Friday, 23 September 2011

Fig


I remember arriving for the first time in Mailhos in 2005 and being enthralled by the size of the huge fig tree ripening its fruit to the north of the house; as an irish girl, a fig was exotic, an aphrodisiac and the south! This sprawling tree was one of the unsaid reasons why I wanted Mailhos. 
I love fresh figs and I hate dried figs. 
The first summer my sister, Valerie, came to stay with her five children, the figs were ripening early and within an hour of setting out laden with baskets, four of those children had survived half of the fig tree breaking in half under their weight and falling on the head of Jean Francois - a common accident in these parts. Since then through storms and other harvesting accidents involving myself, other brittle branches have broken off and the poor tree looks more like an aged amputated, invalid than the thriving tree I saw on my arrival. The figs are delicious though and plentiful despite its lack of members but I had heard that their were better varieties and within a year we had three more fig trees planted in our courtyard.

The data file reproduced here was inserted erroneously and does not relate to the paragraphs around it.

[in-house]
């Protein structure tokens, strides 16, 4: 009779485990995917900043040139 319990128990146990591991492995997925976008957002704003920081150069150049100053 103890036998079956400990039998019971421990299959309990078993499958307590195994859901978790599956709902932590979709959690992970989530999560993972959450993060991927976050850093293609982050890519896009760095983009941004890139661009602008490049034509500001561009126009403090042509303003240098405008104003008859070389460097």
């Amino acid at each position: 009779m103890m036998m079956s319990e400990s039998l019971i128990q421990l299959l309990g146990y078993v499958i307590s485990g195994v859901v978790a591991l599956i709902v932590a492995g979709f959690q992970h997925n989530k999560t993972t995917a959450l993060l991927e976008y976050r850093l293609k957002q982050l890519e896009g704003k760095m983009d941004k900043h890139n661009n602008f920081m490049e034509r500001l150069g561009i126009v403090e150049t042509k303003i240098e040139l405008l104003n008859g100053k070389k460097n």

The original and now battered tree must be a the almost common Violette de Solli├Ęs which is found nearly anywhere in France but the new trees hail from this region and are straw-yellow coloured when ripe with orange flesh and syrupy juice.


Slow to mature despite their southern exposition, they still make the most wonderful snack when crossing to collect eggs from my volatiles in their nests.
I've made jam and pickled them whole. I've roasted them with almonds, butter and sugar, sliced them thinly in a salad of herbs and even made fig ice cream but nothing can beat a fresh ripe fig straight from the tree with all its natural sugars intact. If they make it to the table they will be cut into quarters with a holy reverence and served with Anita's fresh goats cheese, a dribble of acacia honey and a sprig of fresh thyme.

The main problem is that they tend to come in a glut and they are all ripe or rotting within a week or ten days. Luckily I have my old invalid facing north who ripens its fruits on a more leisurely basis and keeps my supply steady beyond this time.... I'll still have time to make a nice duck sauce.



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